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The Concept of the People and Consumer Society

An International Symposium
Southwest University, Chongqing, China
September 18–21, 2015

Jointly organized by the Chinese Academy of Social Sciences, Beijing, Southwest University, Chongqing, and the Telos-Paul Piccone Institute, New York

View the conference program: English (PDF) or Chinese (PDF).
Read the conference description in Chinese here.

Conference Description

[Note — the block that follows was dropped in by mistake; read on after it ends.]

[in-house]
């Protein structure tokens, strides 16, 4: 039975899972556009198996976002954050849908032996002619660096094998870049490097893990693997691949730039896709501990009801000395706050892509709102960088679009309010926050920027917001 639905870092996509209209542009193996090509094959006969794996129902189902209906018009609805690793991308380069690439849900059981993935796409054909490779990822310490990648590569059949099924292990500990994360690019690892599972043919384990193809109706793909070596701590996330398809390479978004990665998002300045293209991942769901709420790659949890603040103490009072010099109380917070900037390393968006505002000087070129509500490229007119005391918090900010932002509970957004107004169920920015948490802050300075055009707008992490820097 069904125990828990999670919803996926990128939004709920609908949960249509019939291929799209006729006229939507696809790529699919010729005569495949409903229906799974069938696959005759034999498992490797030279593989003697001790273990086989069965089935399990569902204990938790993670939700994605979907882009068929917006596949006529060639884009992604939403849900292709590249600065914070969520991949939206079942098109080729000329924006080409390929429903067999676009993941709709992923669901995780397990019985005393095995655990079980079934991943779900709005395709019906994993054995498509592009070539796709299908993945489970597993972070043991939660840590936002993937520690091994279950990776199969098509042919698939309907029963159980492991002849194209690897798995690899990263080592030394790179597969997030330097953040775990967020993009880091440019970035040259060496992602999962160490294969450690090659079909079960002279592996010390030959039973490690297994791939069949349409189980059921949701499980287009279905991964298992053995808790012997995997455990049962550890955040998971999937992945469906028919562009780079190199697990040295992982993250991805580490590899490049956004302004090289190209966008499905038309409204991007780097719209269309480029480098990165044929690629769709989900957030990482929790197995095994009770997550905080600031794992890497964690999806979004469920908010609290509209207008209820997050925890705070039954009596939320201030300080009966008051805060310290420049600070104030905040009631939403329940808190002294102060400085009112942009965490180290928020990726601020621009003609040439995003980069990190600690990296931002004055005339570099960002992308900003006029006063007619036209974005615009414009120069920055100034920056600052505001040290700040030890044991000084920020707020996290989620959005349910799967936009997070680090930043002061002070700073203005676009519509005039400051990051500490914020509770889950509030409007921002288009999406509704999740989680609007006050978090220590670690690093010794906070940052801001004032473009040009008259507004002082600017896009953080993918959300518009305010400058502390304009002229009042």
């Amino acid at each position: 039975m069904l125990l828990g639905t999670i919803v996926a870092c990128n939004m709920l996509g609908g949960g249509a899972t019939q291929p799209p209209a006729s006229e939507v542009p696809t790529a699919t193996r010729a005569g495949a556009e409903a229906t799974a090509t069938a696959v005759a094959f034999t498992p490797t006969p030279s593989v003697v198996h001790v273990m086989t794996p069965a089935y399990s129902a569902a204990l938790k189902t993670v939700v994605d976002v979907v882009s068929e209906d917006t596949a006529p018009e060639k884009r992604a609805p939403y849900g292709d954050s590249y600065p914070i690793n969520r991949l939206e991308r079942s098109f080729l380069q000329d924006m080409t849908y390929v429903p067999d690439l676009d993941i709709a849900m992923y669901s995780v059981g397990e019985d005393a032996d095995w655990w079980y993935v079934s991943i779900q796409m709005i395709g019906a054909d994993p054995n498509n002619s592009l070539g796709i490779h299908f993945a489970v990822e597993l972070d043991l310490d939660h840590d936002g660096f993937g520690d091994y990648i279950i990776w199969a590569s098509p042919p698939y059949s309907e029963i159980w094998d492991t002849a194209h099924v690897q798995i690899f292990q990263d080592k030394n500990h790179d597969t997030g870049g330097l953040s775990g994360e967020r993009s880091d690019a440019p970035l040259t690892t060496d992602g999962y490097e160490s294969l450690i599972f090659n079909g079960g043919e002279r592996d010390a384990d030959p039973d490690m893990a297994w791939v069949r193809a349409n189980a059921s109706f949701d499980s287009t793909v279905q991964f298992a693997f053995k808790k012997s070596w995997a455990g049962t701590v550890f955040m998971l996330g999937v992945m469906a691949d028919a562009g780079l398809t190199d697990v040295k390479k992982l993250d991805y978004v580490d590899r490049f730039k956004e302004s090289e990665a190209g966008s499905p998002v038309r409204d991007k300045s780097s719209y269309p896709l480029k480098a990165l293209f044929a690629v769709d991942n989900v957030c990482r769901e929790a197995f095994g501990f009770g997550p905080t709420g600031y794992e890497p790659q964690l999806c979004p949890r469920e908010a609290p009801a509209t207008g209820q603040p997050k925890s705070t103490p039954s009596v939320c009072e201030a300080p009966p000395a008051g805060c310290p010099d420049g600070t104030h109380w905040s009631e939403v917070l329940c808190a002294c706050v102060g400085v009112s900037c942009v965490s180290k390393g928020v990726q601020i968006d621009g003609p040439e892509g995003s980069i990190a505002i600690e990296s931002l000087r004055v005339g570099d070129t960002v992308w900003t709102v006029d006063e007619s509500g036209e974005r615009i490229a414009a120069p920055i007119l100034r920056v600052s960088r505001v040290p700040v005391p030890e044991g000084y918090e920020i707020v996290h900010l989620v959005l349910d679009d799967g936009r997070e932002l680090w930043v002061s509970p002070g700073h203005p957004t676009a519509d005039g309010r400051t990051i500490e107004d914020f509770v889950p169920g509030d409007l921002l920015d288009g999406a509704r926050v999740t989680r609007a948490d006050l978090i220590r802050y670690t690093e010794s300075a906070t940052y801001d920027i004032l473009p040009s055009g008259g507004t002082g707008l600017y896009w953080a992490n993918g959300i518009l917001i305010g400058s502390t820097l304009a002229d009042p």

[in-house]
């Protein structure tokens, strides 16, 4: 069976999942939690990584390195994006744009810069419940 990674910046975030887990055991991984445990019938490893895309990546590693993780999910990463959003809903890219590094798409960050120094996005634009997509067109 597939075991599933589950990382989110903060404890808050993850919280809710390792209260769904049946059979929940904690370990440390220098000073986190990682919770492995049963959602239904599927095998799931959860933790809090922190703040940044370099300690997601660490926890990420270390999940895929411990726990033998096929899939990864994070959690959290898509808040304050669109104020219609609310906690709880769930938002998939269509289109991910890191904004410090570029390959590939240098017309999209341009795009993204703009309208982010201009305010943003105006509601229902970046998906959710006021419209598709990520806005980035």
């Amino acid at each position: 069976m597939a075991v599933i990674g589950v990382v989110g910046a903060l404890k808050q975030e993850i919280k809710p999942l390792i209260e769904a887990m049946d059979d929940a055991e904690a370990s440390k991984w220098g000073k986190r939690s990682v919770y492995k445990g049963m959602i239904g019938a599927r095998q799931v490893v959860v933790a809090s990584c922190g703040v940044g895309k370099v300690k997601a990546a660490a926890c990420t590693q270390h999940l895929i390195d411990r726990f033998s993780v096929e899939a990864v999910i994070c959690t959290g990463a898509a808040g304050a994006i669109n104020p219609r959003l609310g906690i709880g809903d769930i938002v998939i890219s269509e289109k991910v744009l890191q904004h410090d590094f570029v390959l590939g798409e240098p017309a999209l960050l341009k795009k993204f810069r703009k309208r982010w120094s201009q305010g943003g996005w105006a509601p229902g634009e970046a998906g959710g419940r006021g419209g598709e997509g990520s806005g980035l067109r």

The concept of "the people" has long provided a political basis for understanding literature, art, and popular culture in China in terms of the relationship to class, political revolution, and the socialist progress of society. Accordingly, when, on October 15, 2014, Xi Jinping stated at the Beijing Literature Symposium that literature and art should serve the people, he was re-emphasizing the fundamental policy of the Chinese Communist Party since 1942. Yet, this new iteration of the formula occurs within a contemporary context in which the concept of the people poses a special problem because the parameters of cultural production have changed. In a market economy oriented toward consumer tastes, literature serves on the one hand to upgrade society's spiritual level and develop its aesthetic inclinations and on the other hand as a commodity that is subject to the rules of market exchange and consumer demand. Literary critics, including both Chinese and Western Marxists, have often warned that literature cannot become a slave to the market, but rather should expose the symbolic illusions of consumer society. Yet, it is also undeniable that consumer society transforms the structures of subjectivity in a way that can improve the aesthetic aspects of everyday life but can also affect the construction of political identity. If culture is to serve the people today, how are we to understand this phrase in the context of a market economy and consumer society?